Library Study Group on Land-Use
and Transportation

On Saturday, March 10, 2001, about 30 environmentalists met at the Sonoma County Library in Santa Rosa to develop consensus on what transportation and land-use policies the Sonoma County Transportation Land-Use Coalition should support. Sebastopol Mayor Larry Robinson facilitated the discussion. Notice of the meeting was widely transmitted via email to environmental groups including Transland, Conservation Action, GreenAction, SOCO, Riverissues.

There was consensus to support the following principles and goals.

Overarching Principles

1. Develop transportation and land-use policies that create developments with a sense of community, and that reduce and even eliminate auto-dependency.

2. Reframe housing and transportation issues: from “building housing” to “housing people,” from “providing transportation” to “moving people and goods.”

3. Find the means to fund public transit operations.

Specific Goals

Create Livable/Walkable Communities

  • Mixed-use developments with housing, jobs and services within walking distance of each other.
  • Housing affordable for people with very low, low, moderate and above moderate incomes within walking distance of job sites.
  • Residential development downtown
  • Housing developments and job sites need good access to public transit
  • Return to tradition street patterns (grid system)

Intra-county transit needs to be improved

  • Greatly expanded bus service
  • All transit systems coordinated, one pass for all
  • More efficient Paratransit

Reduce the “drive and park" advantage

  • Parking cash-out and other transportation demand management tools
  • No more “free” parking—anywhere
  • Make shopping centers support local shuttles.
  • Make future parking lots serve dual purposes, i.e., part of retail, commercial and/or housing on top.
  • Remove parking requirements from the development and put responsibility on the driver.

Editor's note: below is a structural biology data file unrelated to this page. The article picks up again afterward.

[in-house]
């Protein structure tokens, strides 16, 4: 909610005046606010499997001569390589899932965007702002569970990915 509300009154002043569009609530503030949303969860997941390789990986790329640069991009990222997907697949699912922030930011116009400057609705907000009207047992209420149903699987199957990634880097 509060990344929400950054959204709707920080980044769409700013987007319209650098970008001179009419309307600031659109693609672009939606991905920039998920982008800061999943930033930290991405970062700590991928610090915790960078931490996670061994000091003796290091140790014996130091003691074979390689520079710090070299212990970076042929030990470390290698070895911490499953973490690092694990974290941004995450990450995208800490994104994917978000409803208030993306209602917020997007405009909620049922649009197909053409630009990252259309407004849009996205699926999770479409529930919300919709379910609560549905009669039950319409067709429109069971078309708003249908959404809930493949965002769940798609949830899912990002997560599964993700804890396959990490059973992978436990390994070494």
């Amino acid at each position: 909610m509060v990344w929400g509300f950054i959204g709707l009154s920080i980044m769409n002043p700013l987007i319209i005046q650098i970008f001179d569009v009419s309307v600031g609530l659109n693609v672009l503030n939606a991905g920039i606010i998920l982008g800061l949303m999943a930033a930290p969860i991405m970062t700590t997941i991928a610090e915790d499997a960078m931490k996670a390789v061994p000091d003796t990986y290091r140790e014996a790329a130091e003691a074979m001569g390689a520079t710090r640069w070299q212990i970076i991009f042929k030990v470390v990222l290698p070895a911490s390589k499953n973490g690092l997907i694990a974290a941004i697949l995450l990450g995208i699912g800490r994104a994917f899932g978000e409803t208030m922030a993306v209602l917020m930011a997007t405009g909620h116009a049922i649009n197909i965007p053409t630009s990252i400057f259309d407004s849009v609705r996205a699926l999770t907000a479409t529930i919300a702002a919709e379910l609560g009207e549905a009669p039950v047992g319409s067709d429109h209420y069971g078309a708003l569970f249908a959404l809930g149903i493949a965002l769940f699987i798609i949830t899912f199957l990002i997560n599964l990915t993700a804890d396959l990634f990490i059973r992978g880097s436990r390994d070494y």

• Provide tax and other incentives to reduce vehicle use.
    Eliminate hidden subsidies for autos.

SMART start-up

  • Stops need to be part of high-density communities and town centers
  • Minimize park-and-ride adjacent to stops
  • No stops between urban areas
  • Needs to be part of a comprehensive multi-modal system

Improve walkways and bikeways

  • Implement countywide bike plan
  • Implement city bike plans

Keep rural roads safe and calm

  • Create Heritage Road designation
  • Put money into maintenance, not widening and straightening

Support an initiative or referendum

  • to support bikeways, and walkways
  • to fund expanded transit operations

The following were proposed but were controversial and received no consensus:
Widening 101: there was moderate support because it’s going to happen anyway.
Create “personal rapid transit” (PRT): only one vocal advocate, expensive, PRT is like S-O-V.
Toll lane for the Narrows: some strong feelings for it but not much public support.
Ferry from Sonoma: environmentally controversial, expensive. Needs more study.
Ferry connection with rail at San Quentin: expensive, encouraging commute to SF is the wrong direction.


GARVEE Bonds will be considered by the Sonoma County Transportation Authority as a means to fund 101 widening from Windsor River Road to Lakeville Highway in Petaluma. Federal and State laws allow them to borrow perhaps $100 million or more against anticipated gas tax revenue far into the future. Our position on this needs to be determined